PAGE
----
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Dear White Officials: Killing of Blacks is Made in the USA, Not the Middle East

Ray_Tensing_Sam_Dubose

(L) Killer cop: Ray Tensing. (R) Sam Dubose.

By  Mooneye

America is aflame due to systematic racism. Murders after murders of innocent Black Americans by authorities come to light daily. This isn’t a new phenomenon but one that is being highlighted because of the instant and quick distribution of videos caught by passerbys and/or body cameras.

Many Whites are in denial of this situation, in fact when such crimes and killings occur one often sees political officials downplay it, while right-wing sites and stations such as Fox run amok and do their utmost to blame the victims.

The recent video of University of Cincinnati officer Ray Tensing pulling over Sam Dubose and then killing him execution style has once again put in stark relief the inherent racism within the USA.

Interestingly, the Hamilton County Prosecutor, Joseph T. Deters, while noting the killing as “senseless and asinine” preceded to make his own asinine assertion, stating.:

“This doesn’t happen in the United States, OK?” he said. “This might happen in Afghanistan. People don’t get shot for a traffic stop.”

Excuse me?

Mr. Deters is supposed to be an intelligent individual, after all he is a prosecutor for the state! What explains his cognitive dissonance and bias? This DOES happen in the USA! This HAS been happening in the USA for a long, long time!

Projecting this onto other cultures with such implicit racist statements is completely ignorant and problematically feeds into the false notions of American exceptionalism and superiority over other cultures that are deemed “inferior.” What’s doubly problematic is that Afghanistan is a nation that we have invaded and occupied. Many of those killed in Afghanistan have been killed by US Army personnel!

Deters is not alone in this demeaning attitude. Recall that Sen. Lindsey Graham (a presidential hopeful), stated after the massacre of 9 Black Churchgoers in Charleston by the White supremacist terrorist, Dylann Roof, that,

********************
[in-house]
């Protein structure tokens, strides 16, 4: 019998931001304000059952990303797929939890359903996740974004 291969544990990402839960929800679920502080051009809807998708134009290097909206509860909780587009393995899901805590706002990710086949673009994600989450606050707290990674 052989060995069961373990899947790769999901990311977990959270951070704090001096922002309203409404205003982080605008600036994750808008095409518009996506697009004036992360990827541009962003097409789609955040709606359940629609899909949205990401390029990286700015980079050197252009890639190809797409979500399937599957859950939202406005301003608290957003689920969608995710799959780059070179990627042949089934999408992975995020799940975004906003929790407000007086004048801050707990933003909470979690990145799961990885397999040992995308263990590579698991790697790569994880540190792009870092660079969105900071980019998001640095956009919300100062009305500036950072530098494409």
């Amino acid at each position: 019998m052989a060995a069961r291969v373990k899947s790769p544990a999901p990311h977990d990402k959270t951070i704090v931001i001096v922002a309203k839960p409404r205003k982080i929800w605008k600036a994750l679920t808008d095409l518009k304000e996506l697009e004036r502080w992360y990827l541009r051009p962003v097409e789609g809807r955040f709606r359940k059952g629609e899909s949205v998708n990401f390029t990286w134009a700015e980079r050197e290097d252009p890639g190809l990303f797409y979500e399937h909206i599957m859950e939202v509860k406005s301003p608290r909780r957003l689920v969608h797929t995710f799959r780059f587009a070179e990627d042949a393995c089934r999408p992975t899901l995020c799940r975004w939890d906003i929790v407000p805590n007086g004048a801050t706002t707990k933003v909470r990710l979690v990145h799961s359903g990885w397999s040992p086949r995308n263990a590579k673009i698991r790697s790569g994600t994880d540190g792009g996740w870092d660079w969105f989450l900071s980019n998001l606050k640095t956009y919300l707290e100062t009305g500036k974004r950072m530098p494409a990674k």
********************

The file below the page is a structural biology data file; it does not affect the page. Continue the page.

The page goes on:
“I don’t know how you can sit with somebody for an hour in a church and pray with them and get up and shoot them. That’s Mideast hate,” Graham said Wednesday on the Senate floor. “That’s something I didn’t think we had here, but apparently we do.”

No, Sen. Graham that is American Hate! This hate was born, bred and perpetrated in the good ‘ole USA. It’s time for you and others to admit and come to terms with it.

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  • Tanveer Wan Khanobi

    YOU are the idiot. Anyone who simply takes the time to scroll down and read later comments will know why.

  • Tarig Musa

    You’re a funny rambling troll. It’s funny that you say intelligence agencies know a lot, I agree. After all where do you think I got the FACTS, I’ve stated earlier, as opposed to the hyperbole you’re offering up? I’m done speaking to you now, good bye.

  • Tarig Musa

    So you state there are several reasons for a conflict, then as matter of factly state that Afghanistan was invaded to remove the terrorists that were in control of it (the same terrorists that were invited to LA months before 9/11). Do you not see the contradiction in that statement? If not I can’t help you.